vanriel@ruca.ua.ac.be 



1 



VAN RIEL ET AL. 




FIG. 1 . Map indicating sampling localities and distribution of /. isognomostoma in west and southeast Europe 
(Kerneyetal., 1983:Alzona, 1971). 



cause of its fundamental contribution to biodi- 
versity (Anonymous, 1992). We used mor- 
phometrlc and allozyme data to determine to 
what degree the peripheral Belgian popula- 
tions of /. Isognomostoma are differentiated 
from populations elsewhere in Europe. 



MATERIALS AND METHODS 
Sampling and Sample Preparation 

From the central part of the species' range, 
11 populations were sampled for comparison 
with the Belgian material (Fig. 1, Table 1). 
Snails were collected by hand and frozen in 
liquid nitrogen and then stored at -80°C. For 
the allozyme analysis, the digestive gland 
was removed, weighed and homogenized in a 
20% sucrose solution (5 |il/mg tissue). The re-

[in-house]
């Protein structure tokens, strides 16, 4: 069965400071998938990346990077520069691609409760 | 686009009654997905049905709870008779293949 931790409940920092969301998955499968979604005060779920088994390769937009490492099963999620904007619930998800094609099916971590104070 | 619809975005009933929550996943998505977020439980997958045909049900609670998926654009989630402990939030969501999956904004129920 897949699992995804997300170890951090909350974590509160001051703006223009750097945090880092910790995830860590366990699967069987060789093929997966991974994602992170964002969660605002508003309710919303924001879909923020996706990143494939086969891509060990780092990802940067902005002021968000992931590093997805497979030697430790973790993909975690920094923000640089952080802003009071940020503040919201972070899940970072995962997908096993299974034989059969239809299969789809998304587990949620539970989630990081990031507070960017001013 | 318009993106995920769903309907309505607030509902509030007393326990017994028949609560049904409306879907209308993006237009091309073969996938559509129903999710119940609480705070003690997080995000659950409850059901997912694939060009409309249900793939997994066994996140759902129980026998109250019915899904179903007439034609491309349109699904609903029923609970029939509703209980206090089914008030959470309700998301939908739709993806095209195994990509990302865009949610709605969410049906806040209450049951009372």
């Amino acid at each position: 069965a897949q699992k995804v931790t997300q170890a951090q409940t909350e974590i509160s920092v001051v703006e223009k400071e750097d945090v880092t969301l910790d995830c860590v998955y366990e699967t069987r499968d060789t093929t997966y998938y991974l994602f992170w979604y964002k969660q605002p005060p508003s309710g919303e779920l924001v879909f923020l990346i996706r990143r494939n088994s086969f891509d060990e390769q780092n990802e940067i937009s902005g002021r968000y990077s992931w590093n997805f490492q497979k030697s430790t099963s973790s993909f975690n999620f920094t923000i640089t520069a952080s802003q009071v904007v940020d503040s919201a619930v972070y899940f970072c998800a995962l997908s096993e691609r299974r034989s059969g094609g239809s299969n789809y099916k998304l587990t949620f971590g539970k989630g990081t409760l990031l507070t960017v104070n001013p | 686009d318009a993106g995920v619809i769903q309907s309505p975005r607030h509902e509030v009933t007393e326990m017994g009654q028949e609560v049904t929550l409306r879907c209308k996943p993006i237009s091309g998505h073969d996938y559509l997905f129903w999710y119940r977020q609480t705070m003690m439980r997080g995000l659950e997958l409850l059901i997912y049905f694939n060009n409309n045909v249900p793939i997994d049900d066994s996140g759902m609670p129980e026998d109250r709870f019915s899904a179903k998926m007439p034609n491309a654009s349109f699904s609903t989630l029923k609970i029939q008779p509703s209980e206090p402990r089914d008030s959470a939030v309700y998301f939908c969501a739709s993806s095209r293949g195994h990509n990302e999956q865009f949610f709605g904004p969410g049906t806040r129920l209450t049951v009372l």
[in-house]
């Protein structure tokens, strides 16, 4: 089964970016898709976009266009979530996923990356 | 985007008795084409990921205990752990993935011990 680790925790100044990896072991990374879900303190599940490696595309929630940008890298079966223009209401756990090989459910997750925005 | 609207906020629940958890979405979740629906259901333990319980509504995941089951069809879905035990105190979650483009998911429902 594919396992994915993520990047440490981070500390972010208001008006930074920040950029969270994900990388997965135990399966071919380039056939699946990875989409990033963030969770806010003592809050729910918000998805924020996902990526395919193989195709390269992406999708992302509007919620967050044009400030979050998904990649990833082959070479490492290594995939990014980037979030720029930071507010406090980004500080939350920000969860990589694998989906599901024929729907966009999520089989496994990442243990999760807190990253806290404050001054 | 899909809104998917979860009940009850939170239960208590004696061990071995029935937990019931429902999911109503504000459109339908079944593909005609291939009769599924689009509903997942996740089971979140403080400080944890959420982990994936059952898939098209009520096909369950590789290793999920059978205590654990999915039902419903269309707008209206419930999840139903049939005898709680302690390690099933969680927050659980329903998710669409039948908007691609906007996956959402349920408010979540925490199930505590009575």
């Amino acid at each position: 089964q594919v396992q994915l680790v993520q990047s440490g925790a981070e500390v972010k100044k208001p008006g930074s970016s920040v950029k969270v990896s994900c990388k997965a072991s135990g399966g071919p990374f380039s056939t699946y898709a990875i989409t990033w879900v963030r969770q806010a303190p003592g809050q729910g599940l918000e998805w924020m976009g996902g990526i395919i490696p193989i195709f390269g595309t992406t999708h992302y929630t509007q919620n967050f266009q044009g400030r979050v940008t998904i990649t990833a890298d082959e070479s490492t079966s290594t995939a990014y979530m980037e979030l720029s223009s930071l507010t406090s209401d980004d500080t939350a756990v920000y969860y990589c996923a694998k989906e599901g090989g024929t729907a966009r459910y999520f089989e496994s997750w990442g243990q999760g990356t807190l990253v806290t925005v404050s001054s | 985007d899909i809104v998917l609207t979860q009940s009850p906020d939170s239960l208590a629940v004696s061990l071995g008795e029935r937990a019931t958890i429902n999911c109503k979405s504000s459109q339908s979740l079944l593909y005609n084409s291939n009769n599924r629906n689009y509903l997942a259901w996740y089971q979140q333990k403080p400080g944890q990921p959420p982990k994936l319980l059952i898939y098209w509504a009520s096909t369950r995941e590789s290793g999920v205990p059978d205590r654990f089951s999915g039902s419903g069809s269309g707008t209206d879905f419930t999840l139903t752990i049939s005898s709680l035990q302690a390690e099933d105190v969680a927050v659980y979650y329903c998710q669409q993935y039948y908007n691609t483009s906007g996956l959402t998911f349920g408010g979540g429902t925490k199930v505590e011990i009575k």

maining soft body parts were stored in 70% 
ethanol for subsequent measuring. Geo- 
graphically distant populations were arbitrarily 
grouped into different regions (Table 1), ac- 
cording to the map given in Figure 1. 

Allozyme Electrophoresis 

Vertical Polyacrylamide gel electrophoresis 
(PAGE) was carried out following Backeljau 
(1989). Staining recipes were modified from 
Harris & Hopkinson (1976). Allele frequencies 
(p), observed (H^) and expected (H^) het- 
erozygosities, mean number of alleles (A), 
Nei's (1978) unbiased genetic distances and 
Cavalli-Sforza & Edwards' (1967) chord dis- 
tances between populations were computed 
using BIOSYS-1 v1.7 (Swofford & Selander, 
1 981 ). Deviations from Hardy-Weinberg (HW) 
equilibrium expectations and population differ- 



GENETIC VARIATION IN ISOGNOMOSTOMA 3